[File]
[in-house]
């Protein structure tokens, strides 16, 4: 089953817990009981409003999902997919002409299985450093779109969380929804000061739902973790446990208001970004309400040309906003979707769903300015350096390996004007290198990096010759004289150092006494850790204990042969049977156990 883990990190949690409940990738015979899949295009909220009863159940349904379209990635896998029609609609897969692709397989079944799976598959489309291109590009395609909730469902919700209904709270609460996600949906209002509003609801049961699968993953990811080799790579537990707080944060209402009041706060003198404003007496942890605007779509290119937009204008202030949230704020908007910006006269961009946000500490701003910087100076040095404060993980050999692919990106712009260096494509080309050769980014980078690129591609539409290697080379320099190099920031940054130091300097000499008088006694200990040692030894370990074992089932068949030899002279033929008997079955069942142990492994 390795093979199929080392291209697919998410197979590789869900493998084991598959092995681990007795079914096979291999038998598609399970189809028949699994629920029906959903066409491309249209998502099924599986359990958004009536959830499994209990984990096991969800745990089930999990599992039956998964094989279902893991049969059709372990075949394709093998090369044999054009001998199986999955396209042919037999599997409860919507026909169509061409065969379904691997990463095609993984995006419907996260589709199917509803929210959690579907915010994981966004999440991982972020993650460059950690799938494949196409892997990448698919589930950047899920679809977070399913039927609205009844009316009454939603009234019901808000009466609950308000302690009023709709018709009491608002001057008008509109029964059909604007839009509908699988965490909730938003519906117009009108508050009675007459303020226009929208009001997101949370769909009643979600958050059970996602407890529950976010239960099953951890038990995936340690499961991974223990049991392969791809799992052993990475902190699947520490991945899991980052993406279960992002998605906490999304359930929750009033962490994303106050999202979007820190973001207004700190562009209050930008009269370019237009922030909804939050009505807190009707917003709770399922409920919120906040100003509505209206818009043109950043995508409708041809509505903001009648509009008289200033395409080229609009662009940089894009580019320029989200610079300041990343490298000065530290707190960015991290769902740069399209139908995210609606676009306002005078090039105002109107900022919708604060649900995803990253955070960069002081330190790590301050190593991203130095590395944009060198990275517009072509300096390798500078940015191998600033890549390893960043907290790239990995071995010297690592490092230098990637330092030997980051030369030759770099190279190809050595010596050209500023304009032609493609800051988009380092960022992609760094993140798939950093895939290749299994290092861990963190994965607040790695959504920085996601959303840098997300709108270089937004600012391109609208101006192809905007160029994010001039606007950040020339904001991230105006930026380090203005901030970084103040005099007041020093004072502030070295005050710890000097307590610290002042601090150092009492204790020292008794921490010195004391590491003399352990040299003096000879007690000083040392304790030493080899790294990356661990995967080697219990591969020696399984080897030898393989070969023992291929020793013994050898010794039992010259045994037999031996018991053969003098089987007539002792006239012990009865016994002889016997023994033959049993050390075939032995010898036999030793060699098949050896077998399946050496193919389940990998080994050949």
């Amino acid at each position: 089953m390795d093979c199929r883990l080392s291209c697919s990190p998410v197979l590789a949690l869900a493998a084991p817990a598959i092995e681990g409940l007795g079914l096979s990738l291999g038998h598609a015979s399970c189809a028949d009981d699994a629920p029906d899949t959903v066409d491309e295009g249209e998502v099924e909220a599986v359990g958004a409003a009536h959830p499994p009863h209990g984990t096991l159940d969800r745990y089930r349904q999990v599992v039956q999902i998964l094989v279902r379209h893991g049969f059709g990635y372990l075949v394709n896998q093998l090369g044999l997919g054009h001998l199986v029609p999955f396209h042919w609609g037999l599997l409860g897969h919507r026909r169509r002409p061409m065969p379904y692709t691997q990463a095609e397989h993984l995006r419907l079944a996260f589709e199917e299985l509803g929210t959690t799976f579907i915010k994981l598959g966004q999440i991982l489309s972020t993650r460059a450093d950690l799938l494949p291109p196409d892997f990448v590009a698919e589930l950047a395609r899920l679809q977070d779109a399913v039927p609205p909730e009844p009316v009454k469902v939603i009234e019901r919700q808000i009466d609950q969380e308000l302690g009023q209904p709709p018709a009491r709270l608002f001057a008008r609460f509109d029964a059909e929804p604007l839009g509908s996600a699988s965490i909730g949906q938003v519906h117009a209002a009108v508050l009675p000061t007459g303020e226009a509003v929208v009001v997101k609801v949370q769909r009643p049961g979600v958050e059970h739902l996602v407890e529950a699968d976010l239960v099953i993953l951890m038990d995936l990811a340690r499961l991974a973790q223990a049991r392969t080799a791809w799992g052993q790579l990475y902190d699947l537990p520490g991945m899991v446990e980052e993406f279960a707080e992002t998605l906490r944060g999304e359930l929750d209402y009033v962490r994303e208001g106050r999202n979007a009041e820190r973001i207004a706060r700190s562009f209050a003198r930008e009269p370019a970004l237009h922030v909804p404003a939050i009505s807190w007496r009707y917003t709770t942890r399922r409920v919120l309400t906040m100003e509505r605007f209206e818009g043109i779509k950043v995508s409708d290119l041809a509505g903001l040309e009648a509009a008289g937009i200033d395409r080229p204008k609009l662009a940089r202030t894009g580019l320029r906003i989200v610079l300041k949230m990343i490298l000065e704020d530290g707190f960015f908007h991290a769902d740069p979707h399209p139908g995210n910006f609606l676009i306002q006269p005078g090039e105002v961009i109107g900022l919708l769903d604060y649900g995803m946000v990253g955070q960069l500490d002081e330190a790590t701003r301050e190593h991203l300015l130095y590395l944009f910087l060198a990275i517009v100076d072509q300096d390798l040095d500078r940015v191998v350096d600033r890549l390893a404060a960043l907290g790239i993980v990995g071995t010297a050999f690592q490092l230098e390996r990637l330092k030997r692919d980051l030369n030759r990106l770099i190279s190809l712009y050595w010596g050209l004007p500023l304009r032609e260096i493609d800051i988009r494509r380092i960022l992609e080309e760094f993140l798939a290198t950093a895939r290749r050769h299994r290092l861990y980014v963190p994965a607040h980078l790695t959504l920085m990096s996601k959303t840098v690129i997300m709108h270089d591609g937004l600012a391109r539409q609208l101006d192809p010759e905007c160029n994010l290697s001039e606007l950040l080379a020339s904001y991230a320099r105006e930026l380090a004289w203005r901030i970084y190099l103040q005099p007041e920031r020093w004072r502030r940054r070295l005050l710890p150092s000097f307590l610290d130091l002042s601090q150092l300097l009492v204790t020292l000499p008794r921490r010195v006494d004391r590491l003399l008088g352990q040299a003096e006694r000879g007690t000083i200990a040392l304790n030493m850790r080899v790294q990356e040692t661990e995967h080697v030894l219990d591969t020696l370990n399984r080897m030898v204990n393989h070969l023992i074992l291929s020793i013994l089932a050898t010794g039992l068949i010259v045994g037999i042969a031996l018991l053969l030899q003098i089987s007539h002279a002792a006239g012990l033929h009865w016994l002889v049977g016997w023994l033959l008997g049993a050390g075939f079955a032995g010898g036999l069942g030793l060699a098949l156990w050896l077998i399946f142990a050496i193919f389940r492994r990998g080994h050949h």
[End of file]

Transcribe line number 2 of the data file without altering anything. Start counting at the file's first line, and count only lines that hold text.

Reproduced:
């Protein structure tokens, strides 16, 4: 089953817990009981409003999902997919002409299985450093779109969380929804000061739902973790446990208001970004309400040309906003979707769903300015350096390996004007290198990096010759004289150092006494850790204990042969049977156990 883990990190949690409940990738015979899949295009909220009863159940349904379209990635896998029609609609897969692709397989079944799976598959489309291109590009395609909730469902919700209904709270609460996600949906209002509003609801049961699968993953990811080799790579537990707080944060209402009041706060003198404003007496942890605007779509290119937009204008202030949230704020908007910006006269961009946000500490701003910087100076040095404060993980050999692919990106712009260096494509080309050769980014980078690129591609539409290697080379320099190099920031940054130091300097000499008088006694200990040692030894370990074992089932068949030899002279033929008997079955069942142990492994 390795093979199929080392291209697919998410197979590789869900493998084991598959092995681990007795079914096979291999038998598609399970189809028949699994629920029906959903066409491309249209998502099924599986359990958004009536959830499994209990984990096991969800745990089930999990599992039956998964094989279902893991049969059709372990075949394709093998090369044999054009001998199986999955396209042919037999599997409860919507026909169509061409065969379904691997990463095609993984995006419907996260589709199917509803929210959690579907915010994981966004999440991982972020993650460059950690799938494949196409892997990448698919589930950047899920679809977070399913039927609205009844009316009454939603009234019901808000009466609950308000302690009023709709018709009491608002001057008008509109029964059909604007839009509908699988965490909730938003519906117009009108508050009675007459303020226009929208009001997101949370769909009643979600958050059970996602407890529950976010239960099953951890038990995936340690499961991974223990049991392969791809799992052993990475902190699947520490991945899991980052993406279960992002998605906490999304359930929750009033962490994303106050999202979007820190973001207004700190562009209050930008009269370019237009922030909804939050009505807190009707917003709770399922409920919120906040100003509505209206818009043109950043995508409708041809509505903001009648509009008289200033395409080229609009662009940089894009580019320029989200610079300041990343490298000065530290707190960015991290769902740069399209139908995210609606676009306002005078090039105002109107900022919708604060649900995803990253955070960069002081330190790590301050190593991203130095590395944009060198990275517009072509300096390798500078940015191998600033890549390893960043907290790239990995071995010297690592490092230098990637330092030997980051030369030759770099190279190809050595010596050209500023304009032609493609800051988009380092960022992609760094993140798939950093895939290749299994290092861990963190994965607040790695959504920085996601959303840098997300709108270089937004600012391109609208101006192809905007160029994010001039606007950040020339904001991230105006930026380090203005901030970084103040005099007041020093004072502030070295005050710890000097307590610290002042601090150092009492204790020292008794921490010195004391590491003399352990040299003096000879007690000083040392304790030493080899790294990356661990995967080697219990591969020696399984080897030898393989070969023992291929020793013994050898010794039992010259045994037999031996018991053969003098089987007539002792006239012990009865016994002889016997023994033959049993050390075939032995010898036999030793060699098949050896077998399946050496193919389940990998080994050949």